When the press puts these dots together it won’t be Rove doing the frog-march but Bush, Cheney, and Tony Blair. But it’s too late for the families who have lost loved ones in a war that has insufficient justification. If there were justice in this world there would be war crime proceedings against the leaders who got us into it.

Friday, July 15, 2005

To Boldly Go (Again)

Phasers and force fields may not be as far-fetched as one might suppose. Lightning strikes because it follows a conduit from sky to ground that is prepared by an ionizing plasma precursor. That's why lightning bolts are jagged. As the precursor forms it is blown about by air currents and doesn't form a straight line. Some folks have found a way to form plasma precursors with low-power pulsed lasers. The taser weapon already in use requires wired needles to be physically propelled into the target. Now imagine being able to set up a similar circuit wirelessly. You could either deliver a killing jolt or just enough juice to incapacitate.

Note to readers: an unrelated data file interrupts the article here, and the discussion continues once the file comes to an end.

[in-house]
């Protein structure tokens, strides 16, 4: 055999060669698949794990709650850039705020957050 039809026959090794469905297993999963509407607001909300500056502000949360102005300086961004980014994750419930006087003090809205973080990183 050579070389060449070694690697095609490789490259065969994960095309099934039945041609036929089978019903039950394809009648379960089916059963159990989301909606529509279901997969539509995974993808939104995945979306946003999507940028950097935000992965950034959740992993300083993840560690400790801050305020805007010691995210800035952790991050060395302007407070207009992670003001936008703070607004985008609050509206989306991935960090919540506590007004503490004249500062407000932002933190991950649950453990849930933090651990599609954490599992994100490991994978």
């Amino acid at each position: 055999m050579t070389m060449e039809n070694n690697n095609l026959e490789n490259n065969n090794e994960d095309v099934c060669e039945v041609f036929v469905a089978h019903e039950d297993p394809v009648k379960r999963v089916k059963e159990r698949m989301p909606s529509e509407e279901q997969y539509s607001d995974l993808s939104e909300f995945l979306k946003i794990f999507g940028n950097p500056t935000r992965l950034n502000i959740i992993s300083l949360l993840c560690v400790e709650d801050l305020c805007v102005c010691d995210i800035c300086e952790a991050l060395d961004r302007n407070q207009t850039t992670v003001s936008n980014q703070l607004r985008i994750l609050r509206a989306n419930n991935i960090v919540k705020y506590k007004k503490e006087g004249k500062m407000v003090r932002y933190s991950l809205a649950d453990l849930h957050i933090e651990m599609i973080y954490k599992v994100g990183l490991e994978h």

Another outgrowth of this research is the creation of a small, microscopically thin, but highly energetic plasma field that is capable of standing up to atmospheric pressure. You could have a vacuum on one side and normal air on the other. AND you could pass things through it without destroying the vacuum. Interesting.

Scientists bristle at House inquiry

What's Joe Barton up to?
"In a July 13 letter to U.S. Rep. Joe Barton, chairman of the House Committee on Energy and Commerce, AAAS CEO Alan I. Leshner said the committee's requests to the researchers for information not only on their recent studies but also their life's work 'give the impression of a search for some basis on which to discredit these particular scientists and findings, rather than a search for understanding.'"
Rather than judging work on its own merits it seems someone is fishing for way to discredit researchers based upon their professional pedigree. Only those with good pedigrees merit attention. If that were true we would not have ever heard of the work of the brilliant Indian math genius, Ramanujan. That's what is enduring and worthwhile about science, the work speaks for itself, good or bad.

Time Travel